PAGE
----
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The National Joker: Abraham Lincoln and the Politics of Satire
by Todd Nathan Thompson
Southern Illinois University Press, 2015
Cloth: 978-0-8093-3422-3 | eISBN: 978-0-8093-3423-0
Library of Congress Classification E457.15.T47 2015
Dewey Decimal Classification 973.7092

ABOUT THIS BOOK | AUTHOR BIOGRAPHY | TOC
ABOUT THIS BOOK
Abraham Lincoln’s sense of humor proved legendary during his own time and remains a celebrated facet of his personality to this day. Indeed, his love of jokes—hearing them, telling them, drawing morals from them—prompted critics to dub Lincoln “the National Joker.” The political cartoons and print satires that mocked Lincoln often trafficked in precisely the same images and terms Lincoln humorously used to characterize himself. In this intriguing study, Todd Nathan Thompson considers the politically productive tension between Lincoln’s use of satire and the satiric treatments of him in political cartoons, humor periodicals, joke books, and campaign literature. By fashioning a folksy, fallible persona, Thompson shows, Lincoln was able to use satire as a weapon without being severely wounded by it.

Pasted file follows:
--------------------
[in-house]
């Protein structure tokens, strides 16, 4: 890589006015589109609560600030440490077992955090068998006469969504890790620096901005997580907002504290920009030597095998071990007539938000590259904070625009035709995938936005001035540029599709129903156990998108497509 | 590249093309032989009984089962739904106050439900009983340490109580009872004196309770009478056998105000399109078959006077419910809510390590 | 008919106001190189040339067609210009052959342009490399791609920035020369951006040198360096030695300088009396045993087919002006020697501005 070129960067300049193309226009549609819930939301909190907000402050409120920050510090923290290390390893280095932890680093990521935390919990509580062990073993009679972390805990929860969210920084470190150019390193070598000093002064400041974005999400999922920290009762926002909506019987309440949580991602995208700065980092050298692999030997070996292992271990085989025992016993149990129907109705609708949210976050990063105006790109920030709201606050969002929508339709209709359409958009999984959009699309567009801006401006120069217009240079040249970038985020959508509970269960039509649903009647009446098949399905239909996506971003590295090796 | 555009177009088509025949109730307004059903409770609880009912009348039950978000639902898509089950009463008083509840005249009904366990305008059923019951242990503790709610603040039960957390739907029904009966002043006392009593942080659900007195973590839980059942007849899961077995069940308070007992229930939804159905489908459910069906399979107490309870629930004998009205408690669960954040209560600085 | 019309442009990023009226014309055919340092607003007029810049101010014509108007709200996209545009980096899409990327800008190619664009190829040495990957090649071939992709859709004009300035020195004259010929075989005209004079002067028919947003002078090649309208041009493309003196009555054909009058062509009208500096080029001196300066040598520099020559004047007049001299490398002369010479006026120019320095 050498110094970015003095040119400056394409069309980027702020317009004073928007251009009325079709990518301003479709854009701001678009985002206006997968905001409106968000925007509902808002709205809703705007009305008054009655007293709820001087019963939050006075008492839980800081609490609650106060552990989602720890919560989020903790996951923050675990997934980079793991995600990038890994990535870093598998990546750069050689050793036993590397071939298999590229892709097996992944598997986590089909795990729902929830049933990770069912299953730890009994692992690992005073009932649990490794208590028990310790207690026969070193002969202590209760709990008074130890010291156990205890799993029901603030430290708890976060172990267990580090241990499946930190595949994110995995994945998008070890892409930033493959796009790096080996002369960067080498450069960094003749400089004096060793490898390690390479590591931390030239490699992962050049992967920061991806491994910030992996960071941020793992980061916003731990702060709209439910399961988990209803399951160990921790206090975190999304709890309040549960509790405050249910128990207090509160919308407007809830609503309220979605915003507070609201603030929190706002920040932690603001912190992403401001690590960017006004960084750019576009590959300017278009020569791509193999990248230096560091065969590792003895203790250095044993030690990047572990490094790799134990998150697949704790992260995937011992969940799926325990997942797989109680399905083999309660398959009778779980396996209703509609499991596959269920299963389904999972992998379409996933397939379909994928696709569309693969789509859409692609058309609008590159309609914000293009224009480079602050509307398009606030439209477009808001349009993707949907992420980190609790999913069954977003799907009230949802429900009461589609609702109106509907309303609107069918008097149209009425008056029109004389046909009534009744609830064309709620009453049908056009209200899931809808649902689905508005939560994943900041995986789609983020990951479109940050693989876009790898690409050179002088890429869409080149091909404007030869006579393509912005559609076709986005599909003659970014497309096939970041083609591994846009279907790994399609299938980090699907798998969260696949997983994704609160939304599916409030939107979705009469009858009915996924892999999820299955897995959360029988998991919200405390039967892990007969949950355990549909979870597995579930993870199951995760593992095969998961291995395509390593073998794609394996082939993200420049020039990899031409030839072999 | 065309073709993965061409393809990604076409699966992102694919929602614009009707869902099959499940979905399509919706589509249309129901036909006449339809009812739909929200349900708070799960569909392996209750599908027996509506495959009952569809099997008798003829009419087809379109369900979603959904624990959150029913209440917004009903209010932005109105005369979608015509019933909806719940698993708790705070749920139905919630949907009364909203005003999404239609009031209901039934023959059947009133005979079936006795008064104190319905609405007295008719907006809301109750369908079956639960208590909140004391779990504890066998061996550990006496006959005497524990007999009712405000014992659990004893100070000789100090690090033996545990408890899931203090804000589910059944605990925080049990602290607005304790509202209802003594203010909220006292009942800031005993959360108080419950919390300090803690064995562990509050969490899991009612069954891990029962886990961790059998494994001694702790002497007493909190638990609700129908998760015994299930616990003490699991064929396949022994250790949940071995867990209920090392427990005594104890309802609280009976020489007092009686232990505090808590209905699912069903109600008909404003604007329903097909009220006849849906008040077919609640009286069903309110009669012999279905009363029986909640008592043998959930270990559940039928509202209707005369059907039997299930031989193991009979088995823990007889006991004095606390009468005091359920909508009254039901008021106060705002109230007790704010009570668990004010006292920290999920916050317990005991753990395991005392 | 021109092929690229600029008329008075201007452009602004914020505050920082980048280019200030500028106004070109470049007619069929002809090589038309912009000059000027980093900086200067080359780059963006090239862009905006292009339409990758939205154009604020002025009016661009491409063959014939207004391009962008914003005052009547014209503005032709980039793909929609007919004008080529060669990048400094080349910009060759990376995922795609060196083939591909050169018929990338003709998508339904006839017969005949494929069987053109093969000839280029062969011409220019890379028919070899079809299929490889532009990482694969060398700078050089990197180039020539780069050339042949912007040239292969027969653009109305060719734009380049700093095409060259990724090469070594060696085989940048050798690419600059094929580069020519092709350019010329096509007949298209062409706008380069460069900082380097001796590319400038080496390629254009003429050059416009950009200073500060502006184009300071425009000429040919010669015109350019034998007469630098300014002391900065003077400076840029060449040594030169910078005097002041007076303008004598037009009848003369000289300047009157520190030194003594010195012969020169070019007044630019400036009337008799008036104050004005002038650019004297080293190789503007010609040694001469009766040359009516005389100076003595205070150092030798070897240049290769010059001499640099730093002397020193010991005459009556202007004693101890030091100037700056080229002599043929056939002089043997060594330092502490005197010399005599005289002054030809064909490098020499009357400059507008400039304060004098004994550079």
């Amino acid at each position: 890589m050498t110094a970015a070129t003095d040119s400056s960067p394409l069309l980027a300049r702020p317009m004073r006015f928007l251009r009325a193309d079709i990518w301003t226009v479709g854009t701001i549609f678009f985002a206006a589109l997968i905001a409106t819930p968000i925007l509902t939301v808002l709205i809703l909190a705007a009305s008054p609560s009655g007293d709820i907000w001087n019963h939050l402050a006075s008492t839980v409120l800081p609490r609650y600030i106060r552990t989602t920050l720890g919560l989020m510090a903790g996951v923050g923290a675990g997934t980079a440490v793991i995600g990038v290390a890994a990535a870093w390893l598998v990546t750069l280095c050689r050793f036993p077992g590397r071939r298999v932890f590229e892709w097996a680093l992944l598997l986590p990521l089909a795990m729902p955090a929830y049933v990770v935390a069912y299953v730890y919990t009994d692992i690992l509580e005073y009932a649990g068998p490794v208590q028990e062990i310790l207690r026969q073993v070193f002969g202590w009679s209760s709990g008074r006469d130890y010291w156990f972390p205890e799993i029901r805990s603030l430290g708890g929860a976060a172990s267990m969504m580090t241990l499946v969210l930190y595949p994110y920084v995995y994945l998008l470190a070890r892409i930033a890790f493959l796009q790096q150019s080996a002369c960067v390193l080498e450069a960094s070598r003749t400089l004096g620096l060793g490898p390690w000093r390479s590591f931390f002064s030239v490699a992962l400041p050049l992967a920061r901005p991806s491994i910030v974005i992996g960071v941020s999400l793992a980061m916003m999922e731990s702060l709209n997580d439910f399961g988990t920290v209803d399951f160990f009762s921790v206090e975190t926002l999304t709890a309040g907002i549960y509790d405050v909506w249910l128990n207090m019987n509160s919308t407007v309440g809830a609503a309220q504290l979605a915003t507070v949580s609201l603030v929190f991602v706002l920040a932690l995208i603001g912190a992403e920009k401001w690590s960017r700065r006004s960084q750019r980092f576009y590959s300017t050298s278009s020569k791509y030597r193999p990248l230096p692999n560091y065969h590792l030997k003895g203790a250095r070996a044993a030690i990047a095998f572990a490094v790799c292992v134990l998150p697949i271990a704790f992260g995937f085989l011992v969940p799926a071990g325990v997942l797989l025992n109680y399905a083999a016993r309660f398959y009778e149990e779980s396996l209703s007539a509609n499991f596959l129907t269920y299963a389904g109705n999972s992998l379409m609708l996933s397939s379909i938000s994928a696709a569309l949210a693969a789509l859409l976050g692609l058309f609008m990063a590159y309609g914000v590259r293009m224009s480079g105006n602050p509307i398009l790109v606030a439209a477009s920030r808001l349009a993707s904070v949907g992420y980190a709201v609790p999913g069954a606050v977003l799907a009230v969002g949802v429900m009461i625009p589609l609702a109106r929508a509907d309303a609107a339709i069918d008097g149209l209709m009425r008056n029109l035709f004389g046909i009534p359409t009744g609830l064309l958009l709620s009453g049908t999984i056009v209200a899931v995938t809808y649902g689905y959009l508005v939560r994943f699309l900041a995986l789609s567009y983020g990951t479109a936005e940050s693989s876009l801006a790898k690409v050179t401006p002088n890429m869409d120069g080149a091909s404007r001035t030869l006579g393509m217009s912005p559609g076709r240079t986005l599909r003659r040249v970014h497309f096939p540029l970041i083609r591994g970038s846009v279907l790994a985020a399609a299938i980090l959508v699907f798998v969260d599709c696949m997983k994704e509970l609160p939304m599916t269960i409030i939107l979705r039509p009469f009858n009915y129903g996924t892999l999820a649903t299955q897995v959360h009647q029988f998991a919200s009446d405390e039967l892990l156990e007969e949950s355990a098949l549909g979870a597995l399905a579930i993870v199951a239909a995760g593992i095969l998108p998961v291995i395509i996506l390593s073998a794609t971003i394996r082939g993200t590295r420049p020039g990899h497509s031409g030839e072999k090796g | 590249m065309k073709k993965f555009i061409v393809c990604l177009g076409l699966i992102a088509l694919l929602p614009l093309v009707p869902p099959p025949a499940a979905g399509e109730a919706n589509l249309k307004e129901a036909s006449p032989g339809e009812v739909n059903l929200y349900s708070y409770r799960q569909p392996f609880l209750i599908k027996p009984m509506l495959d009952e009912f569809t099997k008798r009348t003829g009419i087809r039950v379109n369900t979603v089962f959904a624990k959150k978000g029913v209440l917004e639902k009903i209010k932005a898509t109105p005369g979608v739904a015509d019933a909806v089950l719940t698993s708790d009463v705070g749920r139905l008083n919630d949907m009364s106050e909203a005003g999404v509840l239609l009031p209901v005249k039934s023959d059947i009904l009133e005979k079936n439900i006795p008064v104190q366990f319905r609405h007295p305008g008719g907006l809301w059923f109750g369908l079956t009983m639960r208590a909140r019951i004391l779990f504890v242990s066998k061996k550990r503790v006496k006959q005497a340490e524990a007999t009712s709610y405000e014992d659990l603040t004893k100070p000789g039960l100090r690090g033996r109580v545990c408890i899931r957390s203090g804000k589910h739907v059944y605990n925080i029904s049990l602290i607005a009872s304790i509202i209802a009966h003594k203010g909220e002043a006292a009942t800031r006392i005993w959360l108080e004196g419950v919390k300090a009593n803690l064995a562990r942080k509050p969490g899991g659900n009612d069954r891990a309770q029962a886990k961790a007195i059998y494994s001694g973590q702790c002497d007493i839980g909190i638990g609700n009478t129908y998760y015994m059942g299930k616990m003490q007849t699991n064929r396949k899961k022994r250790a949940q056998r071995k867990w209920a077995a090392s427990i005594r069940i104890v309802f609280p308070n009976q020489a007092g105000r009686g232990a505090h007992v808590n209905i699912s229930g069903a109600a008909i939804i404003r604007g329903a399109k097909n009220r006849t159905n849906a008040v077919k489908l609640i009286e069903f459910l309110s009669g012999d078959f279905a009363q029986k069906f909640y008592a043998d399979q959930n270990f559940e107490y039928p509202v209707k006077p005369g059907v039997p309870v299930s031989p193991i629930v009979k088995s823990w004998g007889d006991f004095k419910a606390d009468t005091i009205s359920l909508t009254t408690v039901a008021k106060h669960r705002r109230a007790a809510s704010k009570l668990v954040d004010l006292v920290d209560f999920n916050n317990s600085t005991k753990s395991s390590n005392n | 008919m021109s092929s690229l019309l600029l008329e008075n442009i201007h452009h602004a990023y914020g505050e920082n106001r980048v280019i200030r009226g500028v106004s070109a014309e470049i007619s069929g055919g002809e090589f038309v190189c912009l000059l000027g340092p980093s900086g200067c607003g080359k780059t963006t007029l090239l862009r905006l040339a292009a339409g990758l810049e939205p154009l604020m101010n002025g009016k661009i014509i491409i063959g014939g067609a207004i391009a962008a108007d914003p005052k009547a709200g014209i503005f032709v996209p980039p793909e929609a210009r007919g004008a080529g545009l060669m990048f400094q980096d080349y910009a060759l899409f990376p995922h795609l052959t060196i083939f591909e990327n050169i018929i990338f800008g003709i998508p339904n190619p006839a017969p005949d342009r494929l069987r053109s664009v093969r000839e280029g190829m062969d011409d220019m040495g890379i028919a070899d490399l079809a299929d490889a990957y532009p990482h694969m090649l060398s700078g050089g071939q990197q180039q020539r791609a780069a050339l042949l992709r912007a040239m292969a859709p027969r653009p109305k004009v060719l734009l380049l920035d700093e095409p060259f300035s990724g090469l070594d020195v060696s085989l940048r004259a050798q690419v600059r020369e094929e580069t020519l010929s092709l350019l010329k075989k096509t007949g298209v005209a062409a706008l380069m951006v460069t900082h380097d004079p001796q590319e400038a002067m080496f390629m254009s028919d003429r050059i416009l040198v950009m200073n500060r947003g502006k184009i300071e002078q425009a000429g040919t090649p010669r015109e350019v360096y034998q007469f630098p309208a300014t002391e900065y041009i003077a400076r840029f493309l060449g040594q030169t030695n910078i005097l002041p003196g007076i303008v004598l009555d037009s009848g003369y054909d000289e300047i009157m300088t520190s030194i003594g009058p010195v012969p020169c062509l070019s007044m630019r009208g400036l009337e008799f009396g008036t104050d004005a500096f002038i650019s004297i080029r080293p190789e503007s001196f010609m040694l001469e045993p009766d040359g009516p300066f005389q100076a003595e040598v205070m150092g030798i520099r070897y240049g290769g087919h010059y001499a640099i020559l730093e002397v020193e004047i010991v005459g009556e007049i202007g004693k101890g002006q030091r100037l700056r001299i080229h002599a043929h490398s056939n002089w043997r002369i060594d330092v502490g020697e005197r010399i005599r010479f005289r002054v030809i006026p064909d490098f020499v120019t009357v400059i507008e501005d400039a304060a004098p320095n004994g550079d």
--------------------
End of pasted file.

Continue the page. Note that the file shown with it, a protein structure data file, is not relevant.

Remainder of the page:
In his speeches, writings, and public persona, Lincoln combined modesty and attack, engaging in strategic self-deprecation while denouncing his opponents, their policies, and their arguments, thus refiguring satiric discourse as political discourse and vice versa. At the same time, he astutely deflected his opponents’ criticisms of him by embracing and sometimes preemptively initiating those criticisms. Thompson traces Lincoln’s comic sources and explains how, in reapplying others’ jokes and stories to political circumstances, he transformed humor into satire. Time and time again, Thompson shows, Lincoln engaged in self-mockery, turning negative assumptions or depictions of him—as ugly, cowardly, jocular, inexperienced—into positive traits that identified him as an everyman while attacking his opponents’ claims to greatness, heroism, and experience as aristocratic or demagogic. Thompson also considers how Lincoln took advantage of political cartoons and other media to help proliferate the particular Lincoln image of the “self-made man”; underscores exceptions to Lincoln’s ability to mitigate negative, satiric depictions of him; and closely examines political cartoons from both the 1860 and 1864 elections. Throughout, Thompson’s deft analysis brings to life Lincoln’s popular humor.
 
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